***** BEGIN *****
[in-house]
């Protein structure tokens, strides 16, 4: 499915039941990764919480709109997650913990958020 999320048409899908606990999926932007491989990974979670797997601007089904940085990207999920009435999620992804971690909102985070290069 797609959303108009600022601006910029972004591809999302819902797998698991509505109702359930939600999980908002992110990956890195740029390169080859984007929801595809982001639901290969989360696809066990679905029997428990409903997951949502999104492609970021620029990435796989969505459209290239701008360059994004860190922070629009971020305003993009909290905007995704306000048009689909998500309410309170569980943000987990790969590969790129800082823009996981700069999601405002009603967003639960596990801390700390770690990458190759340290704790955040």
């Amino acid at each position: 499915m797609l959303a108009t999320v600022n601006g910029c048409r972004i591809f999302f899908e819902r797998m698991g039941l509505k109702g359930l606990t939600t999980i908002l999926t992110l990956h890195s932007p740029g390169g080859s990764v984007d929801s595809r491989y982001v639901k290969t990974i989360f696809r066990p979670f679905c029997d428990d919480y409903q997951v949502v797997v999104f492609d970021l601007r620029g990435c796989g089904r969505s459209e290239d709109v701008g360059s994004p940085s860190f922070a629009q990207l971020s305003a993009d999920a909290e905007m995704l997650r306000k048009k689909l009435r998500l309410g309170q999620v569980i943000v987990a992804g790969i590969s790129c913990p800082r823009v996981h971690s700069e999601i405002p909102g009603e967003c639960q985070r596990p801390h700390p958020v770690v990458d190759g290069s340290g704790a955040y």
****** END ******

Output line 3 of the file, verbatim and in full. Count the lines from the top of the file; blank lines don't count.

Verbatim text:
């Amino acid at each position: 499915m797609l959303a108009t999320v600022n601006g910029c048409r972004i591809f999302f899908e819902r797998m698991g039941l509505k109702g359930l606990t939600t999980i908002l999926t992110l990956h890195s932007p740029g390169g080859s990764v984007d929801s595809r491989y982001v639901k290969t990974i989360f696809r066990p979670f679905c029997d428990d919480y409903q997951v949502v797997v999104f492609d970021l601007r620029g990435c796989g089904r969505s459209e290239d709109v701008g360059s994004p940085s860190f922070a629009q990207l971020s305003a993009d999920a909290e905007m995704l997650r306000k048009k689909l009435r998500l309410g309170q999620v569980i943000v987990a992804g790969i590969s790129c913990p800082r823009v996981h971690s700069e999601i405002p909102g009603e967003c639960q985070r596990p801390h700390p958020v770690v990458d190759g290069s340290g704790a955040y």